Children under age five could choke on grapes and similarly shaped foods, and parents should cut them in half or quarters to reduce the risk, Scottish doctors say.
Although some parents may know to cutgrapes, cherry tomatoes and hot dogs, to name a few, into smaller pieces, not all do. Public health officials should spread the message more, they wrote in the Archives of Disease in Childhood journal.
“This message continually appears but doesn’t seem to take hold,” said Jamie Cooper, study author and emergency medicine consultant at the Aberdeen Royal Infirmary in Scotland.
“We’ve overseen a number of cases over the years where children have choked and died, and it’s such a traumatic experience for the families.”
In the United States, more than 2,100 children died from choking between 1999 and 2013, according to the American Academy of Pediatrics, and grapes were the third most common cause following hot dogs and candy.
Cooper and colleague Amy Lumsden documented three choking cases at the Royal Aberdeen Children’s Hospital.
In the first case, a five-year-old boy choked on a whole grape during an after-school program. Staff at the program and a local ambulance crew tried to remove the grape by hitting the child on the back, using suction, and trying CPR. A paramedic joined the ambulance on the way to the hospital and performed a laryngoscopy to remove the grape. However, the child remained in cardiac arrest and died at the emergency room.
“We’ve realized among our own friends and families that nobody really seems to know to chop up small fruits or candies,” Cooper told Reuters Health. “I’ve become the grape police at children’s parties.”
Healthy, but ‘particular danger’
In a second case, a 17-month-old boy was eating a sandwich and grapes at home when he began choking. His parents rushed him to the local community hospital, where hospital staff struggled to dislodge the grape. A laryngoscopy was also required in this case to remove the grape, and the child was transferred to the Aberdeen hospital. He also died in the emergency room.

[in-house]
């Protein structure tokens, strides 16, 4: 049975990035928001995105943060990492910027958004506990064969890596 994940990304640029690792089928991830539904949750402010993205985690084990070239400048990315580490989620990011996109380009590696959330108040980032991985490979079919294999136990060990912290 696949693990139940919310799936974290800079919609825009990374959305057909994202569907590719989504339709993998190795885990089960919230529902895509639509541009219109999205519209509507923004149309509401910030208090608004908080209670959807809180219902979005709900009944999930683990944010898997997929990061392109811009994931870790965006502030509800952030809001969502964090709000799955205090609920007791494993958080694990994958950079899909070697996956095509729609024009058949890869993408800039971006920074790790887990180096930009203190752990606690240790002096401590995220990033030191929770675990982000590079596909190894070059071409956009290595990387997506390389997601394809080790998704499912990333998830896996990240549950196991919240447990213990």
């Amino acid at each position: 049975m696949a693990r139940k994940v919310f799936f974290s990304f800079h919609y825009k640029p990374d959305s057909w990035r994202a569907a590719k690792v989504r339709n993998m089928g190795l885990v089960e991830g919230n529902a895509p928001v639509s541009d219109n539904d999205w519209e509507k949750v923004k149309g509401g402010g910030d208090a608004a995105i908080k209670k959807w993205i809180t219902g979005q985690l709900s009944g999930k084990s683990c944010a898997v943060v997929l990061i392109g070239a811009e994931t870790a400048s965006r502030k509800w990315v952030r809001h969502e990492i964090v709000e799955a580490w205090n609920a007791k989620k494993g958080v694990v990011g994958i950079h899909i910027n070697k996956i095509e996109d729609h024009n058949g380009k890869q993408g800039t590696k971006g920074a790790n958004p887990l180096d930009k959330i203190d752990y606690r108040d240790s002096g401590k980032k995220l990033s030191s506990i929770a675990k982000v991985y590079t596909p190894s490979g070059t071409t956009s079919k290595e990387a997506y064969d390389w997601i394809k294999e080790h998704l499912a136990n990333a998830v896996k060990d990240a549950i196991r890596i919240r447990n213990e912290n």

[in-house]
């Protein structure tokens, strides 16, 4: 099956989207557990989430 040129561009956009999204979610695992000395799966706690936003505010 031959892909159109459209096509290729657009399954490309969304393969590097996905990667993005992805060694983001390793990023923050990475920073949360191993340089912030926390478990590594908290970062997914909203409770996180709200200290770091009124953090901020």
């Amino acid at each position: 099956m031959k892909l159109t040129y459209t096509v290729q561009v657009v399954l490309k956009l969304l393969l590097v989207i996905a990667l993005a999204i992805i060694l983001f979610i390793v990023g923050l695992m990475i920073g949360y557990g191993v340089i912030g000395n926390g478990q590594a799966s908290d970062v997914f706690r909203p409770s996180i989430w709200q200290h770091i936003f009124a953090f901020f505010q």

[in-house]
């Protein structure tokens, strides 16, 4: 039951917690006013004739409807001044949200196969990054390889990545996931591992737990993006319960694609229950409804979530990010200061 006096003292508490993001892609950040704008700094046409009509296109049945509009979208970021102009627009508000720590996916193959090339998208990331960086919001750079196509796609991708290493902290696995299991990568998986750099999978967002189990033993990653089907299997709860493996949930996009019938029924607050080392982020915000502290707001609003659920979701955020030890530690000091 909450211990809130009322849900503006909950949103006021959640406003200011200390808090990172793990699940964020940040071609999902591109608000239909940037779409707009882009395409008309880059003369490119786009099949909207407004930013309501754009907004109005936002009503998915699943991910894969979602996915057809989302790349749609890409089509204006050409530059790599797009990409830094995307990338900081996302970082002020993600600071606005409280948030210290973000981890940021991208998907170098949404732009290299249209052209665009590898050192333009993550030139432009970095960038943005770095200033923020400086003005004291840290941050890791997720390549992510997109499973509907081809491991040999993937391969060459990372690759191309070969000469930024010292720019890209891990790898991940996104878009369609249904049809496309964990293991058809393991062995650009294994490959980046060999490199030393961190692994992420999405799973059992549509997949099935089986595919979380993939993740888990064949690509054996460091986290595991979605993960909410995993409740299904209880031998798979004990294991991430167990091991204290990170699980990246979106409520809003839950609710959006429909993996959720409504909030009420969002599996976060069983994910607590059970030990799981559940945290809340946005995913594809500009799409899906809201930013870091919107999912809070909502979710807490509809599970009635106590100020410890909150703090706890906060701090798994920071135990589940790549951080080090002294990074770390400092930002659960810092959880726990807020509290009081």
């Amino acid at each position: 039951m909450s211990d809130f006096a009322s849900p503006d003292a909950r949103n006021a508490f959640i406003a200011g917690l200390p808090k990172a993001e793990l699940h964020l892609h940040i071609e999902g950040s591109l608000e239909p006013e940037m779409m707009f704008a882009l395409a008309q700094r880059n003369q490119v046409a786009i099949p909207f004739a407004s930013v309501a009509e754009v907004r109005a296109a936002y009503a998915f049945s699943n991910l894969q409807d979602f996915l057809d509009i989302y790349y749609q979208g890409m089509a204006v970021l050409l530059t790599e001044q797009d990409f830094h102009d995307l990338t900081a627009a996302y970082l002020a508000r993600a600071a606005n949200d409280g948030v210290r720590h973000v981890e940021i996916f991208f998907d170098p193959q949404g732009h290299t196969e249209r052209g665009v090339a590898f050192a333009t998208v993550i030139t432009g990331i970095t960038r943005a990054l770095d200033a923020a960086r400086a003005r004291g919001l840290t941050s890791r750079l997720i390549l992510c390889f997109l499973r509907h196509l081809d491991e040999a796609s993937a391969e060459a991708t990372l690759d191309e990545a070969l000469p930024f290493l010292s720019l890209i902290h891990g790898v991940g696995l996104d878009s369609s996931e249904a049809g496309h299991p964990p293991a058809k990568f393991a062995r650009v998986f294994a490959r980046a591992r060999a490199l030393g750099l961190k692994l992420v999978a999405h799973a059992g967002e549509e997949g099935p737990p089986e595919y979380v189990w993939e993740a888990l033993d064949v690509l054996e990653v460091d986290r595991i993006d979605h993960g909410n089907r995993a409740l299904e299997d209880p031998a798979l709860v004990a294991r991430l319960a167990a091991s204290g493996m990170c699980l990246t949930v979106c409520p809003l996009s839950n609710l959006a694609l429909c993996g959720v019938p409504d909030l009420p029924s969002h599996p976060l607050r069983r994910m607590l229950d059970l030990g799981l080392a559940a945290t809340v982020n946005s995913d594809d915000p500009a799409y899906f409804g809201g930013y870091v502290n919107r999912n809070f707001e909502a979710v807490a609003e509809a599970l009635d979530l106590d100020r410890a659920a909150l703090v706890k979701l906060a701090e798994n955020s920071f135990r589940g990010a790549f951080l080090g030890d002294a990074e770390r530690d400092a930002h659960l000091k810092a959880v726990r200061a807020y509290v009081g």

“We want to get across the message that parents should always supervise their children when eating and know basic first-aid manoeuvres,” Cooper said. “Kids don’t chew well, get easily distracted, and swallow.”
In the third case, a two-year-old boy snacked on grapes at the park with his family. When they noticed he was choking, they did the Heimlich manoeuvre but couldn’t remove the grape. They rushed him to a home at the end of the park and called an ambulance.
It arrived within minutes, and paramedics used laryngoscopy to remove the grape. On the way to the hospital, the boy had two seizures, and doctors in the emergency room noticed signs of brain and lung damage. They kept him on a ventilator in the intensive care unit for five days.
Two days later, the child’s brain scans came back normal, and he played at home normally days later.
“People don’t realize that some common and popular foods have a particular choking hazard for small kids because they’re the ideal size, shape and texture to firmly lodge at the top of the airway,” said Stephen Feltbower, an emergency medicine consultant at Forth Valley Royal Hospital in Scotland.
Feltbower, who wasn’t involved with the study, has previously highlighted the danger of grapes as a choking hazard. Cooper and Feltbower have suggested labeling foods such as grapes, cherry tomatoes and other smooth, spongy produce as choking hazards.
“We want to send a clear message that these foods are healthy and a great snack for children,” Feltbower told Reuters Health. “However, they can pose a particular danger different from other snack foods, and parents should know that.”
The U.S. and European Union have regulations that prevent choking on toys and other children’s products, but that’s tougher to enforce with food, said Bob Altkorn, senior technical advisor of product safety-testing company Intertek, in Oak Brook, Illinois.
Altkorn, who was not involved with this study, reported on fatal and non-fatal food injuries among children under age 14 in 2008.
In extreme cases, the U.S. Food and Drug Administration may issue alerts about certain foods. In 2011, for example, the FDA warned about the choking hazards associated with mini-gel cups, which are packaged as mouth-sized servings but don’t melt or squish easily when put in the mouth.
“Unlike toys or children’s products, it is not possible to eliminate foods that start out small or become small through chewing,” Altkorn told Reuters Health by email.
“Public awareness is one of the best options to mitigate against pediatric food choking.”
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